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Brittney Griner sent a letter to the White House Monday to make sure President Joe Biden and the rest of his administration do not “forget about me and the other American detainees” in Russia.
Griner’s letter was passed to the White House through her representatives. Though most of the contents remained private, her representatives shared some excerpts.
“… As I sit here in a Russian prison, alone with my thoughts and without the protection of my wife, family, friends, Olympic jersey, or any accomplishments, I’m terrified I might be here forever,” the WNBA superstar wrote.
“On the 4th of July, our family normally honors the service of those who fought for our freedom, including my father who is a Vietnam War Veteran. It hurts thinking about how I usually celebrate this day because freedom means something completely different to me this year.”
Griner pleaded with Biden to use his presidential powers to ensure her return. She was arrested in February for allegedly bringing vape cartridges containing oils derived from cannabis through a Moscow airport.
“Please do all you can to bring us home. I voted for the first time in 2020 and I voted for you. I believe in you. I still have so much good to do with my freedom that you can help restore,” the letter read in part. “I miss my wife! I miss my family! I miss my teammates! It kills me to know they are suffering so much right now. I am grateful for whatever you can do at this moment to get me home.”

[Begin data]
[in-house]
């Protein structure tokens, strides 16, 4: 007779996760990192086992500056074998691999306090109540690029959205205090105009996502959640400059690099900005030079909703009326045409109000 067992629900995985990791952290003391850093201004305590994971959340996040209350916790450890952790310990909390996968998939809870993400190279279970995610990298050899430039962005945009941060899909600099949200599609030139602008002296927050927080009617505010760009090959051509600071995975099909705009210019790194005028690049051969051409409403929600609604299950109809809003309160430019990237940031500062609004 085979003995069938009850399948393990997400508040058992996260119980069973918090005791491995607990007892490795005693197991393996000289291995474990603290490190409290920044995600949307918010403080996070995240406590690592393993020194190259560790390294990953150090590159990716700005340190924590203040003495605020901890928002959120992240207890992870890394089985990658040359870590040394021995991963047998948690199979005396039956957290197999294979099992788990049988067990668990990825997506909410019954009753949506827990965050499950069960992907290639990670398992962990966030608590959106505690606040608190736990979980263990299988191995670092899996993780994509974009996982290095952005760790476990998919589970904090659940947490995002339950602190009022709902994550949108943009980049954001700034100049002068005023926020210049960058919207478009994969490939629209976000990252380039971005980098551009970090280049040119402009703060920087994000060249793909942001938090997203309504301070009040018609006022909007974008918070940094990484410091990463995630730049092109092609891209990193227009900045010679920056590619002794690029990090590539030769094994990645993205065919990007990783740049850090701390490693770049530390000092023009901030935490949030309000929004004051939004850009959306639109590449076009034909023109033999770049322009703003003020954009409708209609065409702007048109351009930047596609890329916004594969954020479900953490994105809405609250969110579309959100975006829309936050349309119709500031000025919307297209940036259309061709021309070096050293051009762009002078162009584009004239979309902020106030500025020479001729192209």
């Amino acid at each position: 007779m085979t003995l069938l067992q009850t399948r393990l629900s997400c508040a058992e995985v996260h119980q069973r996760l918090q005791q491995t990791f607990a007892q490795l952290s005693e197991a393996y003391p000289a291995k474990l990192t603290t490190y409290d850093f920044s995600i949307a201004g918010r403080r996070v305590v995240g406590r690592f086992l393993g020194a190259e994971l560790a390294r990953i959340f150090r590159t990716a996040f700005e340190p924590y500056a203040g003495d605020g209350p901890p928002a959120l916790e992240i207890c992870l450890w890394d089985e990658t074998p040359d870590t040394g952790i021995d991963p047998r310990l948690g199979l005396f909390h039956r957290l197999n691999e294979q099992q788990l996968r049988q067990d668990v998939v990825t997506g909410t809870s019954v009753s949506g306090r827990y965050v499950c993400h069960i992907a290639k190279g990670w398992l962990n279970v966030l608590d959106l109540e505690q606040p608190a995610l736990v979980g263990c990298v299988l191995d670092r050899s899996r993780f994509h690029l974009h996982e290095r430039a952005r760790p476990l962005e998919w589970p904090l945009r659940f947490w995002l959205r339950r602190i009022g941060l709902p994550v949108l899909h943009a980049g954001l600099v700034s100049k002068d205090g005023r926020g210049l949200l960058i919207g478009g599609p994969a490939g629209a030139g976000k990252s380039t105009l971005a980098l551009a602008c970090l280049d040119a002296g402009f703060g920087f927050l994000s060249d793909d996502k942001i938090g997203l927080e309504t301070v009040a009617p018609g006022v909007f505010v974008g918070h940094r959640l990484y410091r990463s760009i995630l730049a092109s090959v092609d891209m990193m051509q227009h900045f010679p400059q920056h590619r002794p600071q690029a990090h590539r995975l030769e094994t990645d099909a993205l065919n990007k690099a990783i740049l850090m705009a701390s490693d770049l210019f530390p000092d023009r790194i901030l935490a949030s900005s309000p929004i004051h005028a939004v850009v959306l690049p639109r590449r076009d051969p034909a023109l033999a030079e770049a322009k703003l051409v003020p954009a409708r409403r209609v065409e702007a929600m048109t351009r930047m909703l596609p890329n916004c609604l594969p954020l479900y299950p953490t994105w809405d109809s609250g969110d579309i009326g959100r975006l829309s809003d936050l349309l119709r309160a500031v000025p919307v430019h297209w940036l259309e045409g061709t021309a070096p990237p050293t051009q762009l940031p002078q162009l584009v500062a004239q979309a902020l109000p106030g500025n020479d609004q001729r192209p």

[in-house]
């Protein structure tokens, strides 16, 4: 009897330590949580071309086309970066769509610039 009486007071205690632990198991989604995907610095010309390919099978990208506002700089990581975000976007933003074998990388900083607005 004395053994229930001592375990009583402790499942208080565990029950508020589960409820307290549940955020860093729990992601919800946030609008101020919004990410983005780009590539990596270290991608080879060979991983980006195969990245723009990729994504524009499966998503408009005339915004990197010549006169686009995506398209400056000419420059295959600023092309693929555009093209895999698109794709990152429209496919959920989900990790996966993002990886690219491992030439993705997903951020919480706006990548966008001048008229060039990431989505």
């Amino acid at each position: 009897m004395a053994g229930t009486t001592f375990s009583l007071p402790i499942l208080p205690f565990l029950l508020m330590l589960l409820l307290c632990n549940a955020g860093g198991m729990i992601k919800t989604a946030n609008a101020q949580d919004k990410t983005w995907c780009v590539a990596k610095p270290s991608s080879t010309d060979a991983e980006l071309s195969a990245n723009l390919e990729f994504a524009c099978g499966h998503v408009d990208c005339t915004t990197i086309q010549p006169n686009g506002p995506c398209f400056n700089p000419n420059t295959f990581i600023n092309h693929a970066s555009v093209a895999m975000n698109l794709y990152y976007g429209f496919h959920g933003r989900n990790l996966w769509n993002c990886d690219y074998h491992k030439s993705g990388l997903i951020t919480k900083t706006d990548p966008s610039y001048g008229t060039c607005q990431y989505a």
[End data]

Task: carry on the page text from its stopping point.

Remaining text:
The White House National Security Council confirmed the White House received Griner’s letter.
“We believe the Russian Federation is wrongfully detaining Brittney Griner,” NSC spokeswoman Adrienne Watson said Monday. “President Biden has been clear about the need to see all U.S. nationals who are held hostage or wrongfully detained abroad released, including Brittney Griner. The U.S. government continues to work aggressively – using every available means – to bring her home.”
Griner is in the middle of a trial that began Friday to determine her fate. Fewer than 1% of defendants in Russian criminal cases are acquitted and, unlike in U.S. courts, acquittals can be overturned.
She faces up to 10 years in prison if convicted.
The Associated Press contributed to this report.
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